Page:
Secrets & Spies: Modern Espionage
Available course dates:
From: 15 July 2024 To: 26 July 2024
31 March 2024
Summer School modules are designed to be intensive, intellectually-stimulating short courses. They are taught by King’s academics in academic disciplines where King's has expertise. Classes are very international with students from all around the globe learning together.
Each module is 150 study hours comprising intensive teaching, independent study and group work and is examined to university standards. Comparable to an in-semester 15-credit King’s undergraduate module and therefore typically awarded 3-4 US credits or 7.5 ECTS, many summer students ask their home institution to award them external credit for their King's summer module to use towards their degree programme when they return home.
One session (2 week):
Two sessions (4 weeks):
*Fee valid for applications for one session received by 31 January 2024. Offer cannot be used in conjunction with other discounts or promotions. Subject to availability at the time of application.
**Fee valid for applications for two sessions received by 31 March 2024. Offer cannot be used in conjunction with other discounts or promotions. Subject to availability at the time of application.
What does this course cover?
From Bond to Bourne, and Kim to Smiley the spy has been a consistent feature of popular culture for over a hundred years. But what is the relation between fact and fiction? Who are the spooks; what do they do; and how do they do it? At a time when terrorism and war have brought the activities of intelligence agencies to the forefront of national debate this module will examine these questions and study the role of spies and intelligence in culture and politics over the past century.
Using a range of literary and historical texts – as well as some documents from the national archives considered ‘top secret’ at the time of their writing – students will examine how spying influenced many of the key political events, both at home and abroad, of the 20th and early 21st Centuries – from the Second World War, to the Cold War and the threat of nuclear destruction, to the current focus on terrorism.
They will examine the difference between intelligence in democracies and dictatorships, the impact of technology on spying, the relationship between spies, politicians and the media, and ask fundamental questions about what is right or wrong in the spying game.
What will I achieve?
- Students will develop an understanding of what ‘spying’ and ‘intelligence’ entails, from the intelligence cycle and the relationship with politicians, to the different methods of gathering intelligence.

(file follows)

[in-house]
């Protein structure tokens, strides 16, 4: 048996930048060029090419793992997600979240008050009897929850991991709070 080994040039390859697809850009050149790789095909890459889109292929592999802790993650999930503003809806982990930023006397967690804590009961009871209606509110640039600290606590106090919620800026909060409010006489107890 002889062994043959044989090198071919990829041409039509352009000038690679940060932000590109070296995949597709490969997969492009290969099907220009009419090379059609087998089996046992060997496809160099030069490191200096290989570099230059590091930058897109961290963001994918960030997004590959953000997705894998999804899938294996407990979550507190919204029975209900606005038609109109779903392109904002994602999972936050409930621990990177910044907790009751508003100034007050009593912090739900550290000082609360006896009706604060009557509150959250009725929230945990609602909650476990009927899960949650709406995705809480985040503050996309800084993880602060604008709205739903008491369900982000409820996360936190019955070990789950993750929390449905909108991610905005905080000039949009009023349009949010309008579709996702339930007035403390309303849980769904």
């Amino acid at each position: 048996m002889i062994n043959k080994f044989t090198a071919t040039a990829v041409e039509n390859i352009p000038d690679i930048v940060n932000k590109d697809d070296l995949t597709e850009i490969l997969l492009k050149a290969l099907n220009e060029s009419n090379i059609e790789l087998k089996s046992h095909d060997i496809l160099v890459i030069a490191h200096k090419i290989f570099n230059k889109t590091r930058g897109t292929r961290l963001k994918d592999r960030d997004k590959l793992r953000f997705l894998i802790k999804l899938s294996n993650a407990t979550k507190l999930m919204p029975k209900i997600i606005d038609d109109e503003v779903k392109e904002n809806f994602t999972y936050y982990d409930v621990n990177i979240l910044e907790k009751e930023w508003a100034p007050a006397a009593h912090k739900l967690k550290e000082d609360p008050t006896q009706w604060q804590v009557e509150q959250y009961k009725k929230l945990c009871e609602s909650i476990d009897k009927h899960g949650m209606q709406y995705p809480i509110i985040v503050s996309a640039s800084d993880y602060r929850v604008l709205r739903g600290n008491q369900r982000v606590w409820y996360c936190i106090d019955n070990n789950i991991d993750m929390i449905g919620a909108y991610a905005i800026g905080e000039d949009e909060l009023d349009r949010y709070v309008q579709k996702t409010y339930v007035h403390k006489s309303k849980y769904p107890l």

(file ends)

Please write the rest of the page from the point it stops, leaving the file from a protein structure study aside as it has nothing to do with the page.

- Students will develop an understanding between how democracies and dictatorships have traditionally used their spies.
- Students will acquire a sense of the challenges faced by intelligence and government, both in terms of collecting intelligence for advantage in the international sphere and security in the domestic, and in terms of maintaining a balance between security and liberty.
- Students will examine the relationship between fact and fiction in intelligence.
- Students will grapple with questions of morality and proportionality in current intelligence operations through discussion of issues such as surveillance, rendition, torture, and assassinations.
Who is this for?
The King's College London Undergraduate Summer School is open to students who are currently, or have been, enrolled in an undergraduate degree programme. We also welcome applications from professionals who have substantial relevant experience in their chosen subject area.
You should ensure that you are eligible to apply before you submit your application by checking our academic and English language entry criteria.
How will I be assessed?
- 3,000 word essay (85%)
- Oral Examination (15%)
What is the teaching schedule?
Undergraduate Summer School modules comprise 150 study hours over three weeks, which includes a minimum of 45 hours contact hours, as well as independent study, team project work and assessment preparation.
Teaching takes place between 9am and 5pm from Monday to Friday in one of our central London campuses. Students will receive their module timetable before they arriving on campus in June 2022.
This module can be taken as a residential programme. The residential module fee is £3375. Students on the residential programme can check into accommodation on the day prior to the start date (Sunday) and will check out on the day after the course ends (Saturday).
Full fee £2400
Application Fee £60